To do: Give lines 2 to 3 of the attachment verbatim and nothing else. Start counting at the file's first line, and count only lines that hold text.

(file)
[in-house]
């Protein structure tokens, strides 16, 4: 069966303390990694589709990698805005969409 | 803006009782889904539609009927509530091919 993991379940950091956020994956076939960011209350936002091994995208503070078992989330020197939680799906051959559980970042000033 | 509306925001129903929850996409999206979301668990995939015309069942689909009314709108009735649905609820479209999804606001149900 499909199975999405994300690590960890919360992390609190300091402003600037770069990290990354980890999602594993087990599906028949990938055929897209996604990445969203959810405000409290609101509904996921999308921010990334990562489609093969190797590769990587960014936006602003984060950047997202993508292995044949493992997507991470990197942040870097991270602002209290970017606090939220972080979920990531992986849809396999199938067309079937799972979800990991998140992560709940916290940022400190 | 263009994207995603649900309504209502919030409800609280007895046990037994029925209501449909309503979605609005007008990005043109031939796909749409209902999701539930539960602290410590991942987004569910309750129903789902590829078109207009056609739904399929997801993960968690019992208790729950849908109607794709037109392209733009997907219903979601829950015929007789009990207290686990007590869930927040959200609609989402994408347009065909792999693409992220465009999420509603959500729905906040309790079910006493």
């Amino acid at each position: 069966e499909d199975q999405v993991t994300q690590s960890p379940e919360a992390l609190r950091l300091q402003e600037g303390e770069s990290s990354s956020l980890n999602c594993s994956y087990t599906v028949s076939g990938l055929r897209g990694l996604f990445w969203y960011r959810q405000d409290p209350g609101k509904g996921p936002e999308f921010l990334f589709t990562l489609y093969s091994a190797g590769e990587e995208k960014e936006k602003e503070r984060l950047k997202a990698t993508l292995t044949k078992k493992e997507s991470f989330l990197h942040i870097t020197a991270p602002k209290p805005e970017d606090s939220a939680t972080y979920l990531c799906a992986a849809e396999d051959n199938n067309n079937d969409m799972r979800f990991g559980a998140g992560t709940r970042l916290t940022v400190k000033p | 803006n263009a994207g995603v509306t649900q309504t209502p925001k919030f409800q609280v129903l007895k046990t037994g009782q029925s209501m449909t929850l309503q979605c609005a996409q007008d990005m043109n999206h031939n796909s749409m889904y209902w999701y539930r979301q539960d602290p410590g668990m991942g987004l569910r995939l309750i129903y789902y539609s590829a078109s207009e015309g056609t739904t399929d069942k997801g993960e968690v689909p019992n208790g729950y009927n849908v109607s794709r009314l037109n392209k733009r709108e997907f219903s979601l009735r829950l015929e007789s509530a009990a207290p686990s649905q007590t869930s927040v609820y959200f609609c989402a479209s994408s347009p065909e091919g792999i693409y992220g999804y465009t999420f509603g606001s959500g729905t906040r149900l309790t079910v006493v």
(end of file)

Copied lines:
């Protein structure tokens, strides 16, 4: 069966303390990694589709990698805005969409 | 803006009782889904539609009927509530091919 993991379940950091956020994956076939960011209350936002091994995208503070078992989330020197939680799906051959559980970042000033 | 509306925001129903929850996409999206979301668990995939015309069942689909009314709108009735649905609820479209999804606001149900 499909199975999405994300690590960890919360992390609190300091402003600037770069990290990354980890999602594993087990599906028949990938055929897209996604990445969203959810405000409290609101509904996921999308921010990334990562489609093969190797590769990587960014936006602003984060950047997202993508292995044949493992997507991470990197942040870097991270602002209290970017606090939220972080979920990531992986849809396999199938067309079937799972979800990991998140992560709940916290940022400190 | 263009994207995603649900309504209502919030409800609280007895046990037994029925209501449909309503979605609005007008990005043109031939796909749409209902999701539930539960602290410590991942987004569910309750129903789902590829078109207009056609739904399929997801993960968690019992208790729950849908109607794709037109392209733009997907219903979601829950015929007789009990207290686990007590869930927040959200609609989402994408347009065909792999693409992220465009999420509603959500729905906040309790079910006493």
């Amino acid at each position: 069966e499909d199975q999405v993991t994300q690590s960890p379940e919360a992390l609190r950091l300091q402003e600037g303390e770069s990290s990354s956020l980890n999602c594993s994956y087990t599906v028949s076939g990938l055929r897209g990694l996604f990445w969203y960011r959810q405000d409290p209350g609101k509904g996921p936002e999308f921010l990334f589709t990562l489609y093969s091994a190797g590769e990587e995208k960014e936006k602003e503070r984060l950047k997202a990698t993508l292995t044949k078992k493992e997507s991470f989330l990197h942040i870097t020197a991270p602002k209290p805005e970017d606090s939220a939680t972080y979920l990531c799906a992986a849809e396999d051959n199938n067309n079937d969409m799972r979800f990991g559980a998140g992560t709940r970042l916290t940022v400190k000033p | 803006n263009a994207g995603v509306t649900q309504t209502p925001k919030f409800q609280v129903l007895k046990t037994g009782q029925s209501m449909t929850l309503q979605c609005a996409q007008d990005m043109n999206h031939n796909s749409m889904y209902w999701y539930r979301q539960d602290p410590g668990m991942g987004l569910r995939l309750i129903y789902y539609s590829a078109s207009e015309g056609t739904t399929d069942k997801g993960e968690v689909p019992n208790g729950y009927n849908v109607s794709r009314l037109n392209k733009r709108e997907f219903s979601l009735r829950l015929e007789s509530a009990a207290p686990s649905q007590t869930s927040v609820y959200f609609c989402a479209s994408s347009p065909e091919g792999i693409y992220g999804y465009t999420f509603g606001s959500g729905t906040r149900l309790t079910v006493v």